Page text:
It’s not easy to pick up this background image for the post. It shows the Manhattan Peninsula, New York, and the sky reflects the buildings on the ground. This fantasy scene reminds me the complex relationship between space and time, which closely related to the topic of this article: Spatiotemporal forecasting of traffic by using 3d convolutional neural networks.

On December 31, 2014, a deadly stampede occurred in Shanghai, near Chen Yi Square on the Bund, where around 300,000 people had gathered for the new year celebration. 36 people were killed and there were 49 injured, 13 seriously (Wikipedia). From the follow-up reports, it can be known that Tencent’s user online information has roughly detected that the traffic in the area was too dense. So data from social media and cell phone signal can infer the regional crowd density. If the corresponding predictions and analysis can be made, such tragedies will not happen.

Traffic forecasting has been studied for decades. There are many outcomes of models and theories. For the regional prediction, it’s a prevalent way to split the research area into grids and analysis them by computer vision models. Each square in the girds just like the pixel in an image.

Zhang (2016) presented the classic Deep-ST model. It treats the research area as image and the predicted result combined with the convolutional models from different periods. However, the convert not only limited to traffic volume. The vehicle speed can also be transformed into images. The images below shows the traffic speed representation in a small-scale transportation network (Yu, et al 2017).

With the development of computer vision, deeper neural networks like ResNet has been presented recently. Zhang (2017) also upgraded the DeepST to ST-ResNet with ResNet models. However, the convolutional kernel in these models only focuses on spatial relations, not for a spatiotemporal space. It’s been proved that 3D Convolutional Networks can learn the spatiotemporal features (Tran 2015). But these improvements only appears in video related studies like behavior detection, human action detection, etc. So in this post, we will see the application of 3D ConvNets on traffic problems.

Convolutional operations

There are some different operations with the convolutional kernel in hidden layers. The following diagrams show the 2D convolutional operation with padding and dilation (Dumoulin and Visin, 2016 ). It’s different in 3D, but the ideas are same.

With the 3D convolutional operation, the kernel shape is 3 dimensional and it moves in 3 directions. Just like the animation below. For the transportation problems, the directions are latitude, longitude and time. In the model part, we also used padding and dilation with 3D kernels.

Data and Model

We take the bike sharing data in New York (BikeNYC) from the DeepST paper as an example here. Every circle stands for a station and the color means the number of bikes in dock. The research area is split into 16*8 grids, each square has in and out flow at a particular moment. The in and out flow are numbers of return and borrow bikes in the corresponding region.

The input is a time sequence from the time level of closeness, period and trend. They stand for the different extract frequency from raw data. If stack them together, the input shape would be X168. The X is the number of timesteps.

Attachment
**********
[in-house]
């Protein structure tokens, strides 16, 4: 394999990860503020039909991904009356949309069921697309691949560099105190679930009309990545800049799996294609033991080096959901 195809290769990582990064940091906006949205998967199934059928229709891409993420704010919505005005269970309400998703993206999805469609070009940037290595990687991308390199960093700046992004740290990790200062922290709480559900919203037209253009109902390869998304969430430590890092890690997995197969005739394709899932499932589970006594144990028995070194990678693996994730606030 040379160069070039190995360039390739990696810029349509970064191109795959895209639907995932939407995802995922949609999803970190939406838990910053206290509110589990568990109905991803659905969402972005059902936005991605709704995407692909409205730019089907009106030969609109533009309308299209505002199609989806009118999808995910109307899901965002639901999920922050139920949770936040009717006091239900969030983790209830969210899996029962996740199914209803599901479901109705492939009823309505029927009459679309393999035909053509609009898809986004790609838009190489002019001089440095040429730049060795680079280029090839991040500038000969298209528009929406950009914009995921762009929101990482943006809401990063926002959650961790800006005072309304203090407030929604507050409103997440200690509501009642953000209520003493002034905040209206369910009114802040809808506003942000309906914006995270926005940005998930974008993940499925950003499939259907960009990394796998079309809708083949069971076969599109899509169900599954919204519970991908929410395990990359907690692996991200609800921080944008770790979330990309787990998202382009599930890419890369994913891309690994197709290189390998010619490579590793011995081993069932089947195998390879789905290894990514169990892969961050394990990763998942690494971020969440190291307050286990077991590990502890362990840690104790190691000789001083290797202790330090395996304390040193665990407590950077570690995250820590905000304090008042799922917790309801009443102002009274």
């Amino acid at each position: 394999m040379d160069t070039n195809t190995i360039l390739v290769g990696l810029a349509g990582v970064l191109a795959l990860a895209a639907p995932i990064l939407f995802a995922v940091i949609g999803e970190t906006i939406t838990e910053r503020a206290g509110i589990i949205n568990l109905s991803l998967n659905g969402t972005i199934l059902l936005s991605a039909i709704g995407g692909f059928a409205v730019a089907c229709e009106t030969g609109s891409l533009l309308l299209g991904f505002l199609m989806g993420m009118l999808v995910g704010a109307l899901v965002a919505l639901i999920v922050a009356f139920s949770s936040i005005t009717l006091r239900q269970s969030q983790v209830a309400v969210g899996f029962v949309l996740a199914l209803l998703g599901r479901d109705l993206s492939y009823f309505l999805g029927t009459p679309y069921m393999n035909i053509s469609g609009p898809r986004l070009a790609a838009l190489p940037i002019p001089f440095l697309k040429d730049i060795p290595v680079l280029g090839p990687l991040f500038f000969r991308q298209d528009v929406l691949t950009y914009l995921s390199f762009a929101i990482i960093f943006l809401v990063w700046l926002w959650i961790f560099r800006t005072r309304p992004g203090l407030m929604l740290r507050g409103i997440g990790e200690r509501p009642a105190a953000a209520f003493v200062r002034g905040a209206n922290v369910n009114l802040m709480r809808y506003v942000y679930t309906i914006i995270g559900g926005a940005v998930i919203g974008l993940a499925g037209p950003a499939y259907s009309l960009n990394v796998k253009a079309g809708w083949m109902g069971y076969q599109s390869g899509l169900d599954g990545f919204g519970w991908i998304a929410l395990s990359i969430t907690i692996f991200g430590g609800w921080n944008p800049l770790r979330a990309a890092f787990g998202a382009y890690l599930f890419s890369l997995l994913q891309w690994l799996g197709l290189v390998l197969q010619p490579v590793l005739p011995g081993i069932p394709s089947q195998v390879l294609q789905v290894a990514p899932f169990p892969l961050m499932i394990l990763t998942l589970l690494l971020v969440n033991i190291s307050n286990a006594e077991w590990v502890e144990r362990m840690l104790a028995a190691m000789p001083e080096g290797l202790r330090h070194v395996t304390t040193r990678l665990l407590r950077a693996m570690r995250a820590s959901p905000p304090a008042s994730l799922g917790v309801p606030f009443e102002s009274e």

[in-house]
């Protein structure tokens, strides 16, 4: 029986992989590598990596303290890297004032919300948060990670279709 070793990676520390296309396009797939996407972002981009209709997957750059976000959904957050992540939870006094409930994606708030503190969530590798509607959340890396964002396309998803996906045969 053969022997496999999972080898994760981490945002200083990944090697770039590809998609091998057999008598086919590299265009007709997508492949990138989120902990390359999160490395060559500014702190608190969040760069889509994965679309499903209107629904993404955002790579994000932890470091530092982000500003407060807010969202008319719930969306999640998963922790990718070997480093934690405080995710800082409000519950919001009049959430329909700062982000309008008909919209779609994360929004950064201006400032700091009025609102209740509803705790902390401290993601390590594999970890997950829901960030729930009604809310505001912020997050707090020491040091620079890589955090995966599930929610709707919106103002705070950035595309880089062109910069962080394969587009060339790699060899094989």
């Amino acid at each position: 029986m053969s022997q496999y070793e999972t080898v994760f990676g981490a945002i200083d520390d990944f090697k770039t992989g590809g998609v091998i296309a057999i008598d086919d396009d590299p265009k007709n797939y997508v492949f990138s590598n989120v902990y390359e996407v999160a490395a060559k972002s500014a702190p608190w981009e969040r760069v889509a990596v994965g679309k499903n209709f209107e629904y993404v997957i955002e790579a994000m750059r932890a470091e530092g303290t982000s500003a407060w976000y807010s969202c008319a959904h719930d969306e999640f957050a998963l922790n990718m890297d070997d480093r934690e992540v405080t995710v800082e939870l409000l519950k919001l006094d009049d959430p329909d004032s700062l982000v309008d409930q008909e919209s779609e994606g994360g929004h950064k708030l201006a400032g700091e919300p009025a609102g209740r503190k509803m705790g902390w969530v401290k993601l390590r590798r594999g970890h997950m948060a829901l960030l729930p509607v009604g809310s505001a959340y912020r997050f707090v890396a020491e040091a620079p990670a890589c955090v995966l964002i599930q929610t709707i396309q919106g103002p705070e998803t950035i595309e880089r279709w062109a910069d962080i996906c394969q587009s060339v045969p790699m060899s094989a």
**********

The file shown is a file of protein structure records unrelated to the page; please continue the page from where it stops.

The model has three 3D convolutional layers and the flatten layer combines the external data like weather and holidays.


I used Pytorch this time. The windows version just came out last month. It provides a lot of API and very easy to build a custom model structure. The author of ST-ResNet has opened his code, so we can reuse the dataset from Github.

To get the best kernel size, we take different combinations for training test. It turns out that 3*3*3 is also the optimal option for transportation data just like other papers have pointed out in some behavior detection tasks.

Although the model is much simpler than Deep-ST or ST-ResNet, it still achieved the best performance on BikeNYC and TaxiBJ datasets.


Firstly, I have tried the Matplotlib in Python. The outcomes are good but they are static and not appropriate for the webpage. So I chose d3.js to draw the diagram from scratch. (The style with CSS and SVG tags is incompatible with this blog responsive CSS sheet. So I just give up displaying it on this page. Here is the gif version, simple and straightforward.)

Play around with this diagram:


Zhang, J., Zheng, Y., Qi, D., Li, R., & Yi, X. (2016, October). DNN-based prediction model for spatio-temporal data. In Proceedings of the 24th ACM SIGSPATIAL International Conference on Advances in Geographic Information Systems (p. 92). ACM.

Zhang, J., Zheng, Y., & Qi, D. (2017, February). Deep Spatio-Temporal Residual Networks for Citywide Crowd Flows Prediction. In AAAI (pp. 1655-1661).

Yu, H., Wu, Z., Wang, S., Wang, Y., & Ma, X. (2017). Spatiotemporal recurrent convolutional networks for traffic prediction in transportation networks. Sensors, 17(7), 1501.

Tran, D., Bourdev, L., Fergus, R., Torresani, L., & Paluri, M. (2015, December). Learning spatiotemporal features with 3d convolutional networks. In Computer Vision (ICCV), 2015 IEEE International Conference on (pp. 4489-4497). IEEE.

Vincent Dumoulin, Francesco Visin – A guide to convolution arithmetic for deep learning